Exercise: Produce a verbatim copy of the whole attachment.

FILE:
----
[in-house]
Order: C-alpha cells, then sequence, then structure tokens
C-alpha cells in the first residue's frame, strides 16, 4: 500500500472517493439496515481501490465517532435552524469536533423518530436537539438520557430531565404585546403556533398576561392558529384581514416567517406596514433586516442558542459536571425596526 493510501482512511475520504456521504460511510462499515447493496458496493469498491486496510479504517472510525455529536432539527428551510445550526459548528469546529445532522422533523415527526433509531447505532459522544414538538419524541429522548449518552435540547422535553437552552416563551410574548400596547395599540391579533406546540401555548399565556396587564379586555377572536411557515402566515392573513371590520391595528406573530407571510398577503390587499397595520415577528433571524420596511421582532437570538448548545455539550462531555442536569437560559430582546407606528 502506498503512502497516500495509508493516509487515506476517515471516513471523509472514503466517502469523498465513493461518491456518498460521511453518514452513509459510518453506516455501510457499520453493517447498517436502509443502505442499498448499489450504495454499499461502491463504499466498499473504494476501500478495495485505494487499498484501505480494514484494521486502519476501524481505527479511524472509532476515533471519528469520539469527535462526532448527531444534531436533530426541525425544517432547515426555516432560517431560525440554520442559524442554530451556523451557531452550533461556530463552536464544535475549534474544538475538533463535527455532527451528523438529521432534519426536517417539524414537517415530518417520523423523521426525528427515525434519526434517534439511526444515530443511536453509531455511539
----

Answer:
[in-house]
Order: C-alpha cells, then sequence, then structure tokens
C-alpha cells in the first residue's frame, strides 16, 4: 500500500472517493439496515481501490465517532435552524469536533423518530436537539438520557430531565404585546403556533398576561392558529384581514416567517406596514433586516442558542459536571425596526 493510501482512511475520504456521504460511510462499515447493496458496493469498491486496510479504517472510525455529536432539527428551510445550526459548528469546529445532522422533523415527526433509531447505532459522544414538538419524541429522548449518552435540547422535553437552552416563551410574548400596547395599540391579533406546540401555548399565556396587564379586555377572536411557515402566515392573513371590520391595528406573530407571510398577503390587499397595520415577528433571524420596511421582532437570538448548545455539550462531555442536569437560559430582546407606528 502506498503512502497516500495509508493516509487515506476517515471516513471523509472514503466517502469523498465513493461518491456518498460521511453518514452513509459510518453506516455501510457499520453493517447498517436502509443502505442499498448499489450504495454499499461502491463504499466498499473504494476501500478495495485505494487499498484501505480494514484494521486502519476501524481505527479511524472509532476515533471519528469520539469527535462526532448527531444534531436533530426541525425544517432547515426555516432560517431560525440554520442559524442554530451556523451557531452550533461556530463552536464544535475549534474544538475538533463535527455532527451528523438529521432534519426536517417539524414537517415530518417520523423523521426525528427515525434519526434517534439511526444515530443511536453509531455511539